[http://dx.doi.org/10.1021/acs.jafc.8b02420] [PMID: 29905475]
[31]
Dury, L.; Nasr, R.; Lorendeau, D.; Comsa, E.; Wong, I.; Zhu, X.; Chan, K-F.; Chan, T-H.; Chow, L.; Falson, P.; Di Pietro, A.; Baubichon-Cortay, H. Flavonoid dimers are highly potent killers of multidrug resistant cancer cells overexpressing MRP1. Biochem. Pharmacol., 2017, 124, 10-18.
[http://dx.doi.org/10.1016/j.bcp.2016.10.013] [PMID: 27984000]
[32]
Arumuggam, N.; Melong, N.; Too, C.K.; Berman, J.N.; Rupasinghe, H.V. Phloridzin docosahexaenoate, a novel flavonoid derivative, suppresses growth and induces apoptosis in T-cell acute lymphoblastic leukemia cells. Am. J. Cancer Res., 2017, 7(12), 2452-2464.
[PMID: 29312799]
[33]
Lin, J-A.; Wu, C-H.; Yen, G-C. Breadfruit flavonoid derivatives attenuate advanced glycation end products (AGEs)-enhanced colon malignancy in HCT116 cancer cells. J. Funct. Foods, 2017, 31, 248-254.
[http://dx.doi.org/10.1016/j.jff.2017.01.050]
[34]
Yasuda, M.T.; Sakakibara, H.; Shimoi, K. Estrogen- and stress-induced DNA damage in breast cancer and chemoprevention with dietary flavonoid. Genes Environ., 2017, 39(1), 10.
[http://dx.doi.org/10.1186/s41021-016-0071-7] [PMID: 28163803]
[35]
Youns, M.; Abdel Halim Hegazy, W. The natural flavonoid fisetin inhibits cellular proliferation of hepatic, colorectal, and pancreatic cancer cells through modulation of multiple signaling pathways. PLoS One, 2017, 12(1) e0169335
[http://dx.doi.org/10.1371/journal.pone.0169335] [PMID: 28052097]
[36]
Torres, S.L.; Arruda, M.S.P.; Arruda, A.C.; Müller, A.H.; Silva, S.C. Flavonoids from Brosimum acutifolium. Phytochemistry, 2000, 53(8), 1047-1050.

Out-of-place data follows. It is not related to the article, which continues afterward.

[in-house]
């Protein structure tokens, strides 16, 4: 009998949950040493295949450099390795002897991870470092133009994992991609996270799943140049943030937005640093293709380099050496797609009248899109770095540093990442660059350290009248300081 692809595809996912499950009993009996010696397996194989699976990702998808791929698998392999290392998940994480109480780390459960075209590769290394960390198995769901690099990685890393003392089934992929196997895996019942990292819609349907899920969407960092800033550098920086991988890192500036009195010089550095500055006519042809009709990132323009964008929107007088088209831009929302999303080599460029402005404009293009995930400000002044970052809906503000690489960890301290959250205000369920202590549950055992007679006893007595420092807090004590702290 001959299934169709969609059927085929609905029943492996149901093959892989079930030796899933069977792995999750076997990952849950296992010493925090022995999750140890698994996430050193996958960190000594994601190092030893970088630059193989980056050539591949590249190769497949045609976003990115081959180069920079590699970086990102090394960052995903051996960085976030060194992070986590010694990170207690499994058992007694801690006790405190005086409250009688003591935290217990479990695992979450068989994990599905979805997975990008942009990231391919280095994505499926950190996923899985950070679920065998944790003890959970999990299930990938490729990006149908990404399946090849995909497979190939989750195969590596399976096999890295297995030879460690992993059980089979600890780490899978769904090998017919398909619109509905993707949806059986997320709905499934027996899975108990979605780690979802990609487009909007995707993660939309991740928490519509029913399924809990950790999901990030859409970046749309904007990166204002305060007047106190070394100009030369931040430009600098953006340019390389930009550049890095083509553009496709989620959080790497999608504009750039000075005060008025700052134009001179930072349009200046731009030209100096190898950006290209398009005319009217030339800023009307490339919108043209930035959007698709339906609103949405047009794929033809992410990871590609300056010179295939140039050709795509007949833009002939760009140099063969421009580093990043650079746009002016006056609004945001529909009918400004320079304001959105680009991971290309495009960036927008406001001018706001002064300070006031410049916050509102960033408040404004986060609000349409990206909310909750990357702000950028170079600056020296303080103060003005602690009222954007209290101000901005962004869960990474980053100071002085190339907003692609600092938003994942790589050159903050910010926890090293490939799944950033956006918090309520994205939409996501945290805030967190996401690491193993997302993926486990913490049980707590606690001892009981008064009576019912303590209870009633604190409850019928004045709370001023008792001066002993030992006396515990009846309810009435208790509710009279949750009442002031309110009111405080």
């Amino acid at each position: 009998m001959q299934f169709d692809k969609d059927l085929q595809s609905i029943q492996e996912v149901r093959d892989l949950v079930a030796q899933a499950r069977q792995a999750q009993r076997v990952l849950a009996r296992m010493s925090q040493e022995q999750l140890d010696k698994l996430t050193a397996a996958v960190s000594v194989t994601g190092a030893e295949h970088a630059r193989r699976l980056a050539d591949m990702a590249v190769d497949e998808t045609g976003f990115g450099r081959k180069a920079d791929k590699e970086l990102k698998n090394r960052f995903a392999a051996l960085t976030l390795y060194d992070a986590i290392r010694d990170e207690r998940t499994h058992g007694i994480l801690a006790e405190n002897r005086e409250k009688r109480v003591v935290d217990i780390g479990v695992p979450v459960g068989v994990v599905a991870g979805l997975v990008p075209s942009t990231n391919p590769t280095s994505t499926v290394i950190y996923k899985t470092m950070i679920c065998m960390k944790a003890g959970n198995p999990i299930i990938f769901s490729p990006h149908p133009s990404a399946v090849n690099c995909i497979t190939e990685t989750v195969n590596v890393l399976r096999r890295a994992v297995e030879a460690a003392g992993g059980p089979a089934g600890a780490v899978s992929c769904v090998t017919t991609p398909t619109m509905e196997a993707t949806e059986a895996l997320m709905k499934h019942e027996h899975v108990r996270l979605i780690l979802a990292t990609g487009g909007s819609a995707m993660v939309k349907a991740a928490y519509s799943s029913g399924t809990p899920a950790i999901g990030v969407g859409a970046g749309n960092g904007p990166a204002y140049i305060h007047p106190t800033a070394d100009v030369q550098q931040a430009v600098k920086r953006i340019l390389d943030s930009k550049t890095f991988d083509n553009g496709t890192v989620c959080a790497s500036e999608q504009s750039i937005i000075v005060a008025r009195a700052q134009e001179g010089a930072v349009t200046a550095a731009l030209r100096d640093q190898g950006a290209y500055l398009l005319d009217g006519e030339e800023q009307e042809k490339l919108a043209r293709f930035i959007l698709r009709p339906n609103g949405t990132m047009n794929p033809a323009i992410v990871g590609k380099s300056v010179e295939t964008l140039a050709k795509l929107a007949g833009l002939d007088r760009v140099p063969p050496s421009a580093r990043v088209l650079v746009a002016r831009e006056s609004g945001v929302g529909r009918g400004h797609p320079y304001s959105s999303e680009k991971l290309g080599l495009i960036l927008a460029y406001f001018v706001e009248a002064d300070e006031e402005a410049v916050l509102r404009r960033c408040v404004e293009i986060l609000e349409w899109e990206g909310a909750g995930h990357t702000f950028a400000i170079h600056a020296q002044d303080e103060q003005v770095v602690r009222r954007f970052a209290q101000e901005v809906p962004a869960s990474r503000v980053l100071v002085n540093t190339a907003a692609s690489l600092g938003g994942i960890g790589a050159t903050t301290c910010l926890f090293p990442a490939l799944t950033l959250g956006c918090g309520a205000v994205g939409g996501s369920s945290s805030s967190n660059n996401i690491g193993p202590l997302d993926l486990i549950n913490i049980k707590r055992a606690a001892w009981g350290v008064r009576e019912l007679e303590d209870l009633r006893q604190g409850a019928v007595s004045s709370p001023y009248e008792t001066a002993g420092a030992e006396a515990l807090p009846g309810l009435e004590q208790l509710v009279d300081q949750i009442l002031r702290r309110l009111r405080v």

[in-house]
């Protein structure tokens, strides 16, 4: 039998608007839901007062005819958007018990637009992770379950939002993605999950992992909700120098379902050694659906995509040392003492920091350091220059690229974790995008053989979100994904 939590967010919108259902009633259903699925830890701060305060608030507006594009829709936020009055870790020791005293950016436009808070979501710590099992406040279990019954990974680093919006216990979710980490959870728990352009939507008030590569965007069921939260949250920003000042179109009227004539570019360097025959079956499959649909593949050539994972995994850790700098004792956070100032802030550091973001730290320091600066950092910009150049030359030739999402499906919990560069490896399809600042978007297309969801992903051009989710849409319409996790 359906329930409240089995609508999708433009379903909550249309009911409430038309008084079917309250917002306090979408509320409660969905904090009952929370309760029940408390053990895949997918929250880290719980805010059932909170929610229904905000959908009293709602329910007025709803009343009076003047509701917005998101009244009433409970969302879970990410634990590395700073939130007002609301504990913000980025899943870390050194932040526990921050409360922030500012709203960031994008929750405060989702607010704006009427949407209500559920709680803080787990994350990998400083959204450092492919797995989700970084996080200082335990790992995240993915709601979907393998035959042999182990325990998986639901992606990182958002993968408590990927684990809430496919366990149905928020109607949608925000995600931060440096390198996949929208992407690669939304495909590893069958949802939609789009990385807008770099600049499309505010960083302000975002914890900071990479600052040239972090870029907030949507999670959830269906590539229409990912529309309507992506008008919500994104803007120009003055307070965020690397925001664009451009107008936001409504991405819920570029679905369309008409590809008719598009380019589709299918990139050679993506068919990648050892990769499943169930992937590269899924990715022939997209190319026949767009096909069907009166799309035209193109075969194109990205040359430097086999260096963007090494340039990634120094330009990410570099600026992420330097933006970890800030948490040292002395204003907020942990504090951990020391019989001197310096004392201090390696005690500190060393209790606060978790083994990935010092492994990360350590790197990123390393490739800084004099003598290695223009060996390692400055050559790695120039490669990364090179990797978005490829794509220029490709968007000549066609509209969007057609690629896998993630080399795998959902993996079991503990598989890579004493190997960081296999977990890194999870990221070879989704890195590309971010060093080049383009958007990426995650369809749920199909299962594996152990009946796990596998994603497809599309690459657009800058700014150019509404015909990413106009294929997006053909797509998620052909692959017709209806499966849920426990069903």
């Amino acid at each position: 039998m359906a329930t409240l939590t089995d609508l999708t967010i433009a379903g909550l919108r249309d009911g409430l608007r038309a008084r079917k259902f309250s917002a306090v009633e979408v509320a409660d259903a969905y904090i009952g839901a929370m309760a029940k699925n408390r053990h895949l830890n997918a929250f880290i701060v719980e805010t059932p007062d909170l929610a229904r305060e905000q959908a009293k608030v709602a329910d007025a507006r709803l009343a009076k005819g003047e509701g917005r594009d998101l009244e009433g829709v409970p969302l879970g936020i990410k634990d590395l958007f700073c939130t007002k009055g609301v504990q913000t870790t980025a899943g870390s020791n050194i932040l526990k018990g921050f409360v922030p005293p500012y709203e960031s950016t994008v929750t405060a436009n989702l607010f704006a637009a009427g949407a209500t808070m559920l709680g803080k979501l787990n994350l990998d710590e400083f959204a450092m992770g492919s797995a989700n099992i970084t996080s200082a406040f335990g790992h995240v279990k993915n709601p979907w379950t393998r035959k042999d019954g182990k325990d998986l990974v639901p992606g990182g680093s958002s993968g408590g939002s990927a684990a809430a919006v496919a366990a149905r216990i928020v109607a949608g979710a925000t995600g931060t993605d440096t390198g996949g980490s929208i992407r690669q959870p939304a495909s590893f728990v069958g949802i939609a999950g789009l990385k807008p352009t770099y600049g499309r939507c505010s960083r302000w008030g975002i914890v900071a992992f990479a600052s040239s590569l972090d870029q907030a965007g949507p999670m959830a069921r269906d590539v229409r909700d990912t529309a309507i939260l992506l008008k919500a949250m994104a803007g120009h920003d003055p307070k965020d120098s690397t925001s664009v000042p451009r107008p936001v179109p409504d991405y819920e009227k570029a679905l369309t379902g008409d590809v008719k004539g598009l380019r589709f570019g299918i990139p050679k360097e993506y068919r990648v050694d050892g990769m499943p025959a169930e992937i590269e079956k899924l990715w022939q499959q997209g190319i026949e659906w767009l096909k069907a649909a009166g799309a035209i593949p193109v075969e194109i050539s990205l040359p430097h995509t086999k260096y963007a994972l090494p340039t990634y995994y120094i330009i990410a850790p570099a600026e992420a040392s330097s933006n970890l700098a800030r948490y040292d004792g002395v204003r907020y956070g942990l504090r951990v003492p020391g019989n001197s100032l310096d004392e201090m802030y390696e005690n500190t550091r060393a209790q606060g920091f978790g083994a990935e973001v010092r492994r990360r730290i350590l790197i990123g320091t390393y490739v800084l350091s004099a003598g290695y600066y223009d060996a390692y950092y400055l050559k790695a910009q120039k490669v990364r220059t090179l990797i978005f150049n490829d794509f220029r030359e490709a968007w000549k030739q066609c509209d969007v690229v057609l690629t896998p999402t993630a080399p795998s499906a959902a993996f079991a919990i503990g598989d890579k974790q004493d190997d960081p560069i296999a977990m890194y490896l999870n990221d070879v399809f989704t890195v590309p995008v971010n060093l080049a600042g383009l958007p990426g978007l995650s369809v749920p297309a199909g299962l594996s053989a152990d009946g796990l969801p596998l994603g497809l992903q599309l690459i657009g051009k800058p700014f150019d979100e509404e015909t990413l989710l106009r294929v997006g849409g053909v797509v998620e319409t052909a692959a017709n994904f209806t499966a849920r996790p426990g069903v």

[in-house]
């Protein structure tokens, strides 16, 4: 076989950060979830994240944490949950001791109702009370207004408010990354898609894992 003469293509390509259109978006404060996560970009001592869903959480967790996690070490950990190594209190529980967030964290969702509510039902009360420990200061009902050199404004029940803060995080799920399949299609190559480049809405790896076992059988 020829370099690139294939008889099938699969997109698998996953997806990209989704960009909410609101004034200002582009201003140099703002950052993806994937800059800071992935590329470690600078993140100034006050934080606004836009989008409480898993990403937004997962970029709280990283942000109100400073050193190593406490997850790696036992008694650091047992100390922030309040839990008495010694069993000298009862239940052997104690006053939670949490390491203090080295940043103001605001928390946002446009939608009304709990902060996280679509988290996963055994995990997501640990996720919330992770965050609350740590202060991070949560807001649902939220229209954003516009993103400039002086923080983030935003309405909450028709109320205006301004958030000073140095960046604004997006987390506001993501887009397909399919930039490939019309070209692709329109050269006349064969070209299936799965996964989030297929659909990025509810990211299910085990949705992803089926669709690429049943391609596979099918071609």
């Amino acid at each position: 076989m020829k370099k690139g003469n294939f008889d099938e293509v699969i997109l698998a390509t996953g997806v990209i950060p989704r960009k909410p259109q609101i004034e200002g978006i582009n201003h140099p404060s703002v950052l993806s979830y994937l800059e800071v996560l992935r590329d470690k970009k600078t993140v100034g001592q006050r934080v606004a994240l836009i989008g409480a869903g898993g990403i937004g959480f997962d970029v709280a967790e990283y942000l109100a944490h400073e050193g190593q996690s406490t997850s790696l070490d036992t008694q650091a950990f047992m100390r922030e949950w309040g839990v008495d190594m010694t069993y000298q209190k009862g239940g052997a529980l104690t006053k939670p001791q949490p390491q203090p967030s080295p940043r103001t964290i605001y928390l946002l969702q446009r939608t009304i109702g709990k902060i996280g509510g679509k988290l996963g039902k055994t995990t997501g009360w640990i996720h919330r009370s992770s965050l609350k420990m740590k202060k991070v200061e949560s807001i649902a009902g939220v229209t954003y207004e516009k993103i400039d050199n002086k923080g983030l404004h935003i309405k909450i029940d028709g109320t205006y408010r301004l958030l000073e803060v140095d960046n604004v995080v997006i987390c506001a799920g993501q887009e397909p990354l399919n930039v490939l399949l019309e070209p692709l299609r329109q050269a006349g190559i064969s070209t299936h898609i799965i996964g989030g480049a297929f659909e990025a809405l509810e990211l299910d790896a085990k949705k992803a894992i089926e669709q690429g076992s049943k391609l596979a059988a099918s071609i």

[http://dx.doi.org/10.1016/S0031-9422(99)00608-1] [PMID: 10820829]
[37]
Takashima, J.; Ohsaki, A. Brosimacutins A-I, nine new flavonoids from Brosimum acutifolium. J. Nat. Prod., 2002, 65(12), 1843-1847.
[http://dx.doi.org/10.1021/np020241f] [PMID: 12502325]
[38]
Keßberg, A.; Metz, P. Utilizing an O-quinone methide in asymmetric transfer hydrogenation: enantioselective synthesis of brosimine a, brosimine b, and brosimacutin l. Angew. Chem. Int. Ed. Engl., 2016, 55(3), 1160-1163.
[http://dx.doi.org/10.1002/anie.201507269] [PMID: 26634801]
[39]
Torres, S.L.; Monteiro, J.C.M.; Arruda, M.S.P.; Müller, A.H.; Arruda, A.C. Two flavans from Brosimum acutifolium. Phytochemistry, 1997, 44(2), 347-349.
[http://dx.doi.org/10.1016/S0031-9422(96)00447-5]
[40]
Rajpert-De Meyts, E.; Skotheim, R.I. Complex polygenic nature of testicular germ cell cancer suggests multifactorial aetiology. Eur. Urol., 2018, 73(6), 832-833.
[http://dx.doi.org/10.1016/j.eururo.2018.02.023] [PMID: 29530636]
[41]
Terrazzino, S.; Deantonio, L.; Cargnin, S.; Donis, L.; Pisani, C.; Masini, L.; Gambaro, G.; Canonico, P.L.; Genazzani, A.A.; Krengli, M. DNA methyltransferase gene polymorphisms for prediction of radiation-induced skin fibrosis after treatment of breast cancer: a multifactorial genetic approach. Cancer Res. Treat., 2017, 49(2), 464-472.
[http://dx.doi.org/10.4143/crt.2016.256] [PMID: 27554481]
[42]
Casarini, L.; Marino, M.; Nuzzo, F.; Simoni, M.; Brigante, G. A statistical, in silico model predicts polygenic thyroid cancer risk. Endocr. Abstr., 2017.
[http://dx.doi.org/10.1530/endoabs.49.GP245]
[43]
Gong, C-X.; Liu, F.; Iqbal, K. Multifactorial hypothesis and multi-targets for Alzheimer’s disease. J. Alzheimers Dis., 2018, 64(s1), S107-S117.
[http://dx.doi.org/10.3233/JAD-179921] [PMID: 29562523]